In the very chapter God gives him dreams, he’s sold into slavery. Joseph, the perhaps obnoxious 17 year old favorite son, has two dreams where he is represented in authority and his brothers are bowing to his authority.He makes the mistake of sharing the dreams with his brothers, and finds himself in the bottom of a pit. Things go from bad to worse when he is sold into slavery and brought to Egypt. So here, in reality, the exact opposite is happening to Joseph than what he had dreamed; rather than being elevated in standing, he is reduced to slavery. Don’t you wonder what he was thinking?
Have you ever had a God-given dream shattered by unexpected reality? It’s very painful and no one looks and says, “wow, I’m so sorry you are walking around with a broken dream.” It’s a unique kind of suffering that I think you have to experience in order to really understand. Maybe you hoped you’d be married by now. Maybe you’ve wanted babies, but haven’t been able to conceive thus far. Maybe you hoped for certain ministry opportunities that seem to have passed you by. Maybe the dreams you had on behalf of another have been shattered. You may have a wayward child, spouse, friend. Broken dreams can leave us in a dark pit, much like we find our young Joseph.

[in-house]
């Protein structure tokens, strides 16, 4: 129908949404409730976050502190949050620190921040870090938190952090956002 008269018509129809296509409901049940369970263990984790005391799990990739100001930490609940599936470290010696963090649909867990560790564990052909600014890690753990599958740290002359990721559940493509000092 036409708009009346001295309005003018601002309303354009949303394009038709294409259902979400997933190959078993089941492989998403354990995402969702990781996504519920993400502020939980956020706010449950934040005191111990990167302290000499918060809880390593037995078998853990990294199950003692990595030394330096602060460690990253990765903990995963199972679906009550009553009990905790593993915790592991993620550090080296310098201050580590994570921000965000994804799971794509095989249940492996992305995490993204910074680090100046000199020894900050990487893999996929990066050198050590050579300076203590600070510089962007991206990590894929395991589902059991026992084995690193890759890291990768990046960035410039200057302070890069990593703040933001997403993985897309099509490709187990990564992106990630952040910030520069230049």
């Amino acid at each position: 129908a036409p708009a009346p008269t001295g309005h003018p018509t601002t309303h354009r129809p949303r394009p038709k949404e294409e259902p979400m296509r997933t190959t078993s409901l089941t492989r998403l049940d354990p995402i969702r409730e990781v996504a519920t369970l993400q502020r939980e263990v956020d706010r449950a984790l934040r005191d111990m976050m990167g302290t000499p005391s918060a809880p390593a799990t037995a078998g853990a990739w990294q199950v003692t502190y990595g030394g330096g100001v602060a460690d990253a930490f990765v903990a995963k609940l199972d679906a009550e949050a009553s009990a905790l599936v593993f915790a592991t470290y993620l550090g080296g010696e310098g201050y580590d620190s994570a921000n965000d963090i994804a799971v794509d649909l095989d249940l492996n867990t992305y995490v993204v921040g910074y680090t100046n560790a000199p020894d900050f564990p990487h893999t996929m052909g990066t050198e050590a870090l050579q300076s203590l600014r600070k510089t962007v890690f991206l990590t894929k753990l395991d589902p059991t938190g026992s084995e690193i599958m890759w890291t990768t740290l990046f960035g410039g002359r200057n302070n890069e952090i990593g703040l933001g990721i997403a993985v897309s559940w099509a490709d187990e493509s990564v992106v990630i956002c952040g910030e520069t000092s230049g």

When I read about poor Joseph, I don’t typically grieve for him. You know why? I know the end of the story. I know that God, in His wisdom that is just so far above our wisdom, moved Joseph to Egypt, will place him in various key circumstances that will eventually lead to the preservation of the tribes of Israel, which is crucial because eventually, the Messiah will come from the line of Judah. I know that his dreams will become reality in chapters 42-45.
You may still be at the part in your story where you are sitting in the bottom of a pit wondering what on earth just happened to you. But Joseph’s story is for all of those walking around with a painful, broken dream. Joseph’s story reminds us that God not only knows the ending, He has written all of the twists and turns in between. His ways are not our ways. But think about it, would we want Joseph to dream one day, lead a normal life, then at some point – predictably, find his brothers bowing to him? How would that showcase the sovereign wisdom of God? How would it highlight His faithfulness, His ability to sustain? How would that have led to the heart wrenching truth being deeply engraved on Joseph’s heart when he says, “I am your brother, Joseph, whom you sold into Egypt. And now do not be distressed or angry with yourselves because you sold me here, for God sent me before you to preserve life…so it was not you who sent me here, but God…As for you, you meant evil against me, but God meant it for good.”
Isn’t that stunning?! It’s so beautiful. In those words a light beams into your pit of broken dreams. Your story isn’t over. Your God is the same God as Joseph’s, and one day you will see it was God who sent you to the land of broken dreams, for your good, for others’ good, and for His glory. And one day you will even be grateful He did!